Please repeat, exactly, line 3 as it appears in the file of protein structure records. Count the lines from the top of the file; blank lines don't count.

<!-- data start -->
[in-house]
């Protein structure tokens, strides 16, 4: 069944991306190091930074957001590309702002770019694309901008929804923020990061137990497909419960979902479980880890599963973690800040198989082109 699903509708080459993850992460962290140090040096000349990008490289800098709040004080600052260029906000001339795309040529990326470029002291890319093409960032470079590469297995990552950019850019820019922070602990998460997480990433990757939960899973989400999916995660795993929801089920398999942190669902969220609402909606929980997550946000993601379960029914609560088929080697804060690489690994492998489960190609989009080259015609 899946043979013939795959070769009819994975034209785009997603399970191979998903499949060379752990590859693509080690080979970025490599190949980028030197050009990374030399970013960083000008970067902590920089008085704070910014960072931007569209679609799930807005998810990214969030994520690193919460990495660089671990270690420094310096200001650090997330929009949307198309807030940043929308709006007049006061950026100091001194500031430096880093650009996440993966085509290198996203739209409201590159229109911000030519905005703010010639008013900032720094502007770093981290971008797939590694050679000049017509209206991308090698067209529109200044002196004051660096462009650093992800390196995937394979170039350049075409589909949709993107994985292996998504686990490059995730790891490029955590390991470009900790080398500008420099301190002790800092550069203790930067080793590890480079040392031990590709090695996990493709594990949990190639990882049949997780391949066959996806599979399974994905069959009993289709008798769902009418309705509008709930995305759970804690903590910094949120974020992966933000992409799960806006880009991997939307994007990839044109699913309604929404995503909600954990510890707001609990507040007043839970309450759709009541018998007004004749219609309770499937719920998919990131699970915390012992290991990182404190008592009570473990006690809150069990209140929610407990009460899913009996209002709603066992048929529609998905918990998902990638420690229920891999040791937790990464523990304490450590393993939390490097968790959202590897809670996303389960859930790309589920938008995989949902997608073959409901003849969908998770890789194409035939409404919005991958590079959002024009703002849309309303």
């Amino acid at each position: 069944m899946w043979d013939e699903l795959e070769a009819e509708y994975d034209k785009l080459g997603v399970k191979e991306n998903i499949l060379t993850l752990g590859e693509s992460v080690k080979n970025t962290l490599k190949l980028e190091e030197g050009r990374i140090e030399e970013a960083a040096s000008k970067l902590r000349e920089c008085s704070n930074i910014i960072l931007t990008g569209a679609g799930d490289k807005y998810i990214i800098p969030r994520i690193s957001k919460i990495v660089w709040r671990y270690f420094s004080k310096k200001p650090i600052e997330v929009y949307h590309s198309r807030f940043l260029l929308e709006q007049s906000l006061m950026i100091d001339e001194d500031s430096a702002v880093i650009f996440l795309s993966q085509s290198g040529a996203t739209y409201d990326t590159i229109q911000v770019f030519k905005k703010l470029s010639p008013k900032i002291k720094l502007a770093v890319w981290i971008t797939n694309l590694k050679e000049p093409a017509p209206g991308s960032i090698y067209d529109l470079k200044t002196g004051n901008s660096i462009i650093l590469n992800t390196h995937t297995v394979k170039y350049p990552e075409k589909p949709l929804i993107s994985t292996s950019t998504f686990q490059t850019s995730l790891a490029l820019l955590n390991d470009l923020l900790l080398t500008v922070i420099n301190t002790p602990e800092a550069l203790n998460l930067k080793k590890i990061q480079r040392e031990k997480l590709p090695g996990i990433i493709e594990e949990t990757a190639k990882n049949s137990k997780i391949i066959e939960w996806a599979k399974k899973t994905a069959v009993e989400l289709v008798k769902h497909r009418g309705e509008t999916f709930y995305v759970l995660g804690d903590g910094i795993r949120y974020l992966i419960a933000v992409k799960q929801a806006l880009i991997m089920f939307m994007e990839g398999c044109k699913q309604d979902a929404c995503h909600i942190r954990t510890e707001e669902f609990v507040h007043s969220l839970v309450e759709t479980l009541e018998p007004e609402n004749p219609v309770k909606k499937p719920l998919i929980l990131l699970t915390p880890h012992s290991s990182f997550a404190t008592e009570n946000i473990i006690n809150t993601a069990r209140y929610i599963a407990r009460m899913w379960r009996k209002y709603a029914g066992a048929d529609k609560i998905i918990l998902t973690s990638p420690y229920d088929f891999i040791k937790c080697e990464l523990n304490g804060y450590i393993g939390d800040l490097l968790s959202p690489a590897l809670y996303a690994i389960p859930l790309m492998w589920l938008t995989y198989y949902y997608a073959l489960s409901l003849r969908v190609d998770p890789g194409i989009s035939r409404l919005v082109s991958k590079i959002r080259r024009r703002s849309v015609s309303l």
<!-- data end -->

């Amino acid at each position: 069944m899946w043979d013939e699903l795959e070769a009819e509708y994975d034209k785009l080459g997603v399970k191979e991306n998903i499949l060379t993850l752990g590859e693509s992460v080690k080979n970025t962290l490599k190949l980028e190091e030197g050009r990374i140090e030399e970013a960083a040096s000008k970067l902590r000349e920089c008085s704070n930074i910014i960072l931007t990008g569209a679609g799930d490289k807005y998810i990214i800098p969030r994520i690193s957001k919460i990495v660089w709040r671990y270690f420094s004080k310096k200001p650090i600052e997330v929009y949307h590309s198309r807030f940043l260029l929308e709006q007049s906000l006061m950026i100091d001339e001194d500031s430096a702002v880093i650009f996440l795309s993966q085509s290198g040529a996203t739209y409201d990326t590159i229109q911000v770019f030519k905005k703010l470029s010639p008013k900032i002291k720094l502007a770093v890319w981290i971008t797939n694309l590694k050679e000049p093409a017509p209206g991308s960032i090698y067209d529109l470079k200044t002196g004051n901008s660096i462009i650093l590469n992800t390196h995937t297995v394979k170039y350049p990552e075409k589909p949709l929804i993107s994985t292996s950019t998504f686990q490059t850019s995730l790891a490029l820019l955590n390991d470009l923020l900790l080398t500008v922070i420099n301190t002790p602990e800092a550069l203790n998460l930067k080793k590890i990061q480079r040392e031990k997480l590709p090695g996990i990433i493709e594990e949990t990757a190639k990882n049949s137990k997780i391949i066959e939960w996806a599979k399974k899973t994905a069959v009993e989400l289709v008798k769902h497909r009418g309705e509008t999916f709930y995305v759970l995660g804690d903590g910094i795993r949120y974020l992966i419960a933000v992409k799960q929801a806006l880009i991997m089920f939307m994007e990839g398999c044109k699913q309604d979902a929404c995503h909600i942190r954990t510890e707001e669902f609990v507040h007043s969220l839970v309450e759709t479980l009541e018998p007004e609402n004749p219609v309770k909606k499937p719920l998919i929980l990131l699970t915390p880890h012992s290991s990182f997550a404190t008592e009570n946000i473990i006690n809150t993601a069990r209140y929610i599963a407990r009460m899913w379960r009996k209002y709603a029914g066992a048929d529609k609560i998905i918990l998902t973690s990638p420690y229920d088929f891999i040791k937790c080697e990464l523990n304490g804060y450590i393993g939390d800040l490097l968790s959202p690489a590897l809670y996303a690994i389960p859930l790309m492998w589920l938008t995989y198989y949902y997608a073959l489960s409901l003849r969908v190609d998770p890789g194409i989009s035939r409404l919005v082109s991958k590079i959002r080259r024009r703002s849309v015609s309303l």